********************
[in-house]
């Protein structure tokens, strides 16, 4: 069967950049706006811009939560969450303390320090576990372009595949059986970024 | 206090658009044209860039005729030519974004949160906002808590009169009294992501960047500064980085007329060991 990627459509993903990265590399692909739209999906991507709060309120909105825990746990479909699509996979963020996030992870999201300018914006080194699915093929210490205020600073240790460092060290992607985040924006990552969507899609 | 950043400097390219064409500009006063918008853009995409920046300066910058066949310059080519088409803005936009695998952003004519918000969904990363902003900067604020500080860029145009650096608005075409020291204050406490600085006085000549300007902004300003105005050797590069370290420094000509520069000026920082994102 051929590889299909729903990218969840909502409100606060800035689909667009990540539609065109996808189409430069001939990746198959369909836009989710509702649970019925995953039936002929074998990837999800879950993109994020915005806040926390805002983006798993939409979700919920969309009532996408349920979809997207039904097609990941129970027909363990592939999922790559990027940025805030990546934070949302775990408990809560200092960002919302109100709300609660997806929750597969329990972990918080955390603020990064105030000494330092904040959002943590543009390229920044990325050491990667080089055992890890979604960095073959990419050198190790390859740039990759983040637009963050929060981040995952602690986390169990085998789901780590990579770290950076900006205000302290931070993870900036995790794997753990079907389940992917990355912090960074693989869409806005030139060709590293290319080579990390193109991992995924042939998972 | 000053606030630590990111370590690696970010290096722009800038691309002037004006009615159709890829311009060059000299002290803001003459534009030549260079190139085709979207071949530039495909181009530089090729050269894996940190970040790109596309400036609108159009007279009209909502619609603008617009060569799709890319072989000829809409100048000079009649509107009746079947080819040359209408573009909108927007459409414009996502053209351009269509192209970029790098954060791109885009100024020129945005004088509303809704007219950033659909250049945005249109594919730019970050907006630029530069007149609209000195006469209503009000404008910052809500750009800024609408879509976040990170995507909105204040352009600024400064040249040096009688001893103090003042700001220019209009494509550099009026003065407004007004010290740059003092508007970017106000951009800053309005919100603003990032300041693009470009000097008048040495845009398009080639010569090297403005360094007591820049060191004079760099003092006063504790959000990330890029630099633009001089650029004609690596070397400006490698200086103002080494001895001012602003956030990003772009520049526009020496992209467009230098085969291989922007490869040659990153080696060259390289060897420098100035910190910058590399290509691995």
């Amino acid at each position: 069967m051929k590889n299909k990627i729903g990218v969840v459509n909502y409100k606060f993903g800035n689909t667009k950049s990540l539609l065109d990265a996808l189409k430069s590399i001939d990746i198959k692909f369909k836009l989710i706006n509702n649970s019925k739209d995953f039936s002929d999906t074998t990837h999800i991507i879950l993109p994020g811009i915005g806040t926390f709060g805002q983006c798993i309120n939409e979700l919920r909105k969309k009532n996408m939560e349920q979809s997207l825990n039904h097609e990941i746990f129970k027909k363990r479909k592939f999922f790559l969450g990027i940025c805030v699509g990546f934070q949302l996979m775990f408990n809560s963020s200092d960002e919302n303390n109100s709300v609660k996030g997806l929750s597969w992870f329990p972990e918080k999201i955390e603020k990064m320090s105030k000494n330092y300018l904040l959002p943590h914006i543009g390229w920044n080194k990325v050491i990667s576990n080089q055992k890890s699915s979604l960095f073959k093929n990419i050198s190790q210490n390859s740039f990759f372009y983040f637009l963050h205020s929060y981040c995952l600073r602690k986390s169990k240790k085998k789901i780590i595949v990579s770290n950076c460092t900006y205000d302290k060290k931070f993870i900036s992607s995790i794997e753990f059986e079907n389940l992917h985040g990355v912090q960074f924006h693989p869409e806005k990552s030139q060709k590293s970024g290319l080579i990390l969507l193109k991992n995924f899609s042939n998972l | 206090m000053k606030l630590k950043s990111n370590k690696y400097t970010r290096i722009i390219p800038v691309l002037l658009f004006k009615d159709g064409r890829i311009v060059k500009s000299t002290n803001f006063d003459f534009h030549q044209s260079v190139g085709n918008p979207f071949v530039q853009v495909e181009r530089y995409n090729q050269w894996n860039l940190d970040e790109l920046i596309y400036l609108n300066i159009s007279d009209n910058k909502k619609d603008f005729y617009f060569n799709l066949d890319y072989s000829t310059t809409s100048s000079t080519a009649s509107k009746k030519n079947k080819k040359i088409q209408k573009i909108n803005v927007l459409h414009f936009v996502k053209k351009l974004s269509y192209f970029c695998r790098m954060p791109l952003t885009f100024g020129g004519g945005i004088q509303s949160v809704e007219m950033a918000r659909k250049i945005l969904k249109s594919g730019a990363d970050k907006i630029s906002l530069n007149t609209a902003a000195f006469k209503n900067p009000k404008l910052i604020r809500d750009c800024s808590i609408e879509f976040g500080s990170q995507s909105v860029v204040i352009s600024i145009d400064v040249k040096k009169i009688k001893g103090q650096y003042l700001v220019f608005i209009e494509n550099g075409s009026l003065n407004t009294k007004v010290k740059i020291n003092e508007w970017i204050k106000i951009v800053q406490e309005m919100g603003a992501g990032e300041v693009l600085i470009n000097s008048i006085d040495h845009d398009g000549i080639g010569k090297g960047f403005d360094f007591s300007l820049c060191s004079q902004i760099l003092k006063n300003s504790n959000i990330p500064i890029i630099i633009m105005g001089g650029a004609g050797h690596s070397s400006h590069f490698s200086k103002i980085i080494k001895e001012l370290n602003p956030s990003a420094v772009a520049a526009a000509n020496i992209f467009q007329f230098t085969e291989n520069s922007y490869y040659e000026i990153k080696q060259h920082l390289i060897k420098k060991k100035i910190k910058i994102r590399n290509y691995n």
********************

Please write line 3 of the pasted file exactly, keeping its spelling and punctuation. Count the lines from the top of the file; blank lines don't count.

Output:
């Amino acid at each position: 069967m051929k590889n299909k990627i729903g990218v969840v459509n909502y409100k606060f993903g800035n689909t667009k950049s990540l539609l065109d990265a996808l189409k430069s590399i001939d990746i198959k692909f369909k836009l989710i706006n509702n649970s019925k739209d995953f039936s002929d999906t074998t990837h999800i991507i879950l993109p994020g811009i915005g806040t926390f709060g805002q983006c798993i309120n939409e979700l919920r909105k969309k009532n996408m939560e349920q979809s997207l825990n039904h097609e990941i746990f129970k027909k363990r479909k592939f999922f790559l969450g990027i940025c805030v699509g990546f934070q949302l996979m775990f408990n809560s963020s200092d960002e919302n303390n109100s709300v609660k996030g997806l929750s597969w992870f329990p972990e918080k999201i955390e603020k990064m320090s105030k000494n330092y300018l904040l959002p943590h914006i543009g390229w920044n080194k990325v050491i990667s576990n080089q055992k890890s699915s979604l960095f073959k093929n990419i050198s190790q210490n390859s740039f990759f372009y983040f637009l963050h205020s929060y981040c995952l600073r602690k986390s169990k240790k085998k789901i780590i595949v990579s770290n950076c460092t900006y205000d302290k060290k931070f993870i900036s992607s995790i794997e753990f059986e079907n389940l992917h985040g990355v912090q960074f924006h693989p869409e806005k990552s030139q060709k590293s970024g290319l080579i990390l969507l193109k991992n995924f899609s042939n998972l | 206090m000053k606030l630590k950043s990111n370590k690696y400097t970010r290096i722009i390219p800038v691309l002037l658009f004006k009615d159709g064409r890829i311009v060059k500009s000299t002290n803001f006063d003459f534009h030549q044209s260079v190139g085709n918008p979207f071949v530039q853009v495909e181009r530089y995409n090729q050269w894996n860039l940190d970040e790109l920046i596309y400036l609108n300066i159009s007279d009209n910058k909502k619609d603008f005729y617009f060569n799709l066949d890319y072989s000829t310059t809409s100048s000079t080519a009649s509107k009746k030519n079947k080819k040359i088409q209408k573009i909108n803005v927007l459409h414009f936009v996502k053209k351009l974004s269509y192209f970029c695998r790098m954060p791109l952003t885009f100024g020129g004519g945005i004088q509303s949160v809704e007219m950033a918000r659909k250049i945005l969904k249109s594919g730019a990363d970050k907006i630029s906002l530069n007149t609209a902003a000195f006469k209503n900067p009000k404008l910052i604020r809500d750009c800024s808590i609408e879509f976040g500080s990170q995507s909105v860029v204040i352009s600024i145009d400064v040249k040096k009169i009688k001893g103090q650096y003042l700001v220019f608005i209009e494509n550099g075409s009026l003065n407004t009294k007004v010290k740059i020291n003092e508007w970017i204050k106000i951009v800053q406490e309005m919100g603003a992501g990032e300041v693009l600085i470009n000097s008048i006085d040495h845009d398009g000549i080639g010569k090297g960047f403005d360094f007591s300007l820049c060191s004079q902004i760099l003092k006063n300003s504790n959000i990330p500064i890029i630099i633009m105005g001089g650029a004609g050797h690596s070397s400006h590069f490698s200086k103002i980085i080494k001895e001012l370290n602003p956030s990003a420094v772009a520049a526009a000509n020496i992209f467009q007329f230098t085969e291989n520069s922007y490869y040659e000026i990153k080696q060259h920082l390289i060897k420098k060991k100035i910190k910058i994102r590399n290509y691995n």